The Securities and Exchange Commission (SEC) has obtained a court order halting an ongoing fraud involving an initial coin offering (ICO) that raised as much as $21 million from investors in and outside the US. The court also approved an emergency asset freeze and the appointment of a receiver for Titanium Blockchain Infrastructure Services, the firm behind the alleged scheme.
The SEC complaint charges that Titanium President Michael Alan Stollery, also known as Michael Stollaire, a self-described “blockchain evangelist,” lied about business relationships with the Federal Reserve and dozens of well-known firms, including PayPal, Verizon, Boeing, and The Walt Disney Company. The complaint has been filed in the federal district court in Los Angeles, charging Stollaire and Titanium with violating the antifraud and registration provisions of the federal securities laws. Another Stollaire company, EHI Internetwork and Systems Management Inc, is also charged with violating the antifraud provisions. The complaint alleges that Titanium’s website contained fabricated testimonials from corporate customers and that Stollaire publicly, and fraudulently, claimed to have relationships with numerous corporate clients. The complaint alleges that Stollaire promoted the ICO through videos and social media and compared it to investing in “Intel or Google.”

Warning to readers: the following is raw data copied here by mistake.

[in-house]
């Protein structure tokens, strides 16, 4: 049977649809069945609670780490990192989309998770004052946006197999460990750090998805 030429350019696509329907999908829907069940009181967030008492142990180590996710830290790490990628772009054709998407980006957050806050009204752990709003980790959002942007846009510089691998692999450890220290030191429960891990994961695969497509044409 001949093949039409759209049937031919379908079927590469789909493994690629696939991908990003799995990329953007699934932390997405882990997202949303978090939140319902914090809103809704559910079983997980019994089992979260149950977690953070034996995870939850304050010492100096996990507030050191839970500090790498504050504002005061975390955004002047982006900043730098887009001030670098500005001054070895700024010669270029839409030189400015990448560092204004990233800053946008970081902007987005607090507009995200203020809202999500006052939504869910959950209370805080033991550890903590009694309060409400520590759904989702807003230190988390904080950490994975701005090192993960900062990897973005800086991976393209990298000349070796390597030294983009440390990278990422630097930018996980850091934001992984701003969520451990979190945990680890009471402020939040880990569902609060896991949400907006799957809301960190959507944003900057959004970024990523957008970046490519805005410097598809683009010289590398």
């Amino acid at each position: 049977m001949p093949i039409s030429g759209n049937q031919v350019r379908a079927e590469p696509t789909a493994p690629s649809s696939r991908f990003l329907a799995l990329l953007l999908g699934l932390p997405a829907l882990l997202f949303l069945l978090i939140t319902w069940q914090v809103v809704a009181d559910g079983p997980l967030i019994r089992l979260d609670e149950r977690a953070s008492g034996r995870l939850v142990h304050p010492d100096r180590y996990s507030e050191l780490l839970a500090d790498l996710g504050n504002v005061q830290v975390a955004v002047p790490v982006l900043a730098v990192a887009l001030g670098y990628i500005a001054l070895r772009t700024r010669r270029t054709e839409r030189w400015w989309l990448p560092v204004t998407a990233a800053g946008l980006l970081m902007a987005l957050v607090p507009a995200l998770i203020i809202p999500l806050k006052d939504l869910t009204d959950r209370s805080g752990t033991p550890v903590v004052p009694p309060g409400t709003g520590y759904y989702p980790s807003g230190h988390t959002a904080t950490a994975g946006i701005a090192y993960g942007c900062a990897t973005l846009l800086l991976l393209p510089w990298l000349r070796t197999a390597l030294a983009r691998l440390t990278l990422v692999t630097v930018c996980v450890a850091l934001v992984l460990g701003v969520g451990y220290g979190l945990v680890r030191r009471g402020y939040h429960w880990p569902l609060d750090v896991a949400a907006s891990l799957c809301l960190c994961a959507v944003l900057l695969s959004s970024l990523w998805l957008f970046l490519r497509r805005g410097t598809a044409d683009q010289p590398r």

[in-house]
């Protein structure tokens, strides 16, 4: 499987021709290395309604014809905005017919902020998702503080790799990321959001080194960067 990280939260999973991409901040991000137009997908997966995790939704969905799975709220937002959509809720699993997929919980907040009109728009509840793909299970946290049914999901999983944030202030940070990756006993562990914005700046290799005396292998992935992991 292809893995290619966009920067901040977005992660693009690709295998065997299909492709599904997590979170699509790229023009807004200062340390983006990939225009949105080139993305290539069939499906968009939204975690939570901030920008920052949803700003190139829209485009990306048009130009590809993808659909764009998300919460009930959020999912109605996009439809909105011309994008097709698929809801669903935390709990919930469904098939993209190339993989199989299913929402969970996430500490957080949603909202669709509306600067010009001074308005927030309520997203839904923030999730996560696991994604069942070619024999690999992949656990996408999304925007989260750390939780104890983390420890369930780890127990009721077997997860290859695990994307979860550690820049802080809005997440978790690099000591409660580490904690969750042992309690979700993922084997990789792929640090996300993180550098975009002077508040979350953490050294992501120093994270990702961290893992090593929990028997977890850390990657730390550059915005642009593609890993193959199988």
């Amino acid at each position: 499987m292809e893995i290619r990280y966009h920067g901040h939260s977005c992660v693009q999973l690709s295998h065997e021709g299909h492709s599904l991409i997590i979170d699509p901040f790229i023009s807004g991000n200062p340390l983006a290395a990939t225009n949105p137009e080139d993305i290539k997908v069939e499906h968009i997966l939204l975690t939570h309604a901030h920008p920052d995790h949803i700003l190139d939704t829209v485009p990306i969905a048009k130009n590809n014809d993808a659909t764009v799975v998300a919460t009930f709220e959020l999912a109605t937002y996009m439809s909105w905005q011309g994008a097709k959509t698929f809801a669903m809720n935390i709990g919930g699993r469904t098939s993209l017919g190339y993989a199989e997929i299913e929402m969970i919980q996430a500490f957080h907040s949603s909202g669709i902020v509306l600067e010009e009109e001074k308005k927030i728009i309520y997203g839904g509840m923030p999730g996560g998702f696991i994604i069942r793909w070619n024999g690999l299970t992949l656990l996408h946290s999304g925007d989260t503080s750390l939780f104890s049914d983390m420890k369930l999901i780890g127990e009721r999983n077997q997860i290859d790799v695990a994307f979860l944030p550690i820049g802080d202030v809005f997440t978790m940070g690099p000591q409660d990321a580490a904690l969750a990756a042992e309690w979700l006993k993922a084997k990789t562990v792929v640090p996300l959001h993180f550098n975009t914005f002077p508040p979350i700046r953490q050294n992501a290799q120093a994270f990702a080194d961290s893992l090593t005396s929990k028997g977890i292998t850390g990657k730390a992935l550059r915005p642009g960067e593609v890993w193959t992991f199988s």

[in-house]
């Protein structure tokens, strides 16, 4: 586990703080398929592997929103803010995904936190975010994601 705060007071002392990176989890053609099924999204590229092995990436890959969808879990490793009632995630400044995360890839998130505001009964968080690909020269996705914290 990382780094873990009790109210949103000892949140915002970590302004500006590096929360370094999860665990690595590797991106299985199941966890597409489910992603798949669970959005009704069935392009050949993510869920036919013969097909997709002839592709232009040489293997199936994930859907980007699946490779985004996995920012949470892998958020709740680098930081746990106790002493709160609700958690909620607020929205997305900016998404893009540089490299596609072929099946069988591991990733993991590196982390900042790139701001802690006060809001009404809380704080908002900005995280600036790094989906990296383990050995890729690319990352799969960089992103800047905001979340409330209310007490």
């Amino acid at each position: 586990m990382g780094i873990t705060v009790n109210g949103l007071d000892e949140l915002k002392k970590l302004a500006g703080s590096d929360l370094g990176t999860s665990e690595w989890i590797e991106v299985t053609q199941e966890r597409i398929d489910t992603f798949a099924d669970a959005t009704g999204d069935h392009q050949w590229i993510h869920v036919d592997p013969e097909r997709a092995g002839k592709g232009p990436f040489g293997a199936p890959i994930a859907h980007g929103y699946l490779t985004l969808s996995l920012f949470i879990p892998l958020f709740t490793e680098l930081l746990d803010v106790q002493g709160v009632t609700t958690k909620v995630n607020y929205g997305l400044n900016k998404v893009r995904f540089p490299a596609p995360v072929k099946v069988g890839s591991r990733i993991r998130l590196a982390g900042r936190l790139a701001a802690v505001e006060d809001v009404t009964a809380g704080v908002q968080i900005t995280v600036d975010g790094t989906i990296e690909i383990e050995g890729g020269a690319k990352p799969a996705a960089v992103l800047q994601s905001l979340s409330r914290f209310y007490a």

The complaint seeks preliminary and permanent injunctions, the return of allegedly ill-gotten gains plus interest and penalties, and a bar against Stollaire to prohibit him from participating in offering digital securities in the future. Robert A. Cohen, Chief of the SEC Enforcement Division’s Cyber Unit, says ‘this ICO was based on a social media marketing blitz that allegedly deceived investors with purely fictional claims of business prospects. said. The SEC has again warned investors to be especially cautious when considering ICO investments. The SEC’s investigation is continuing.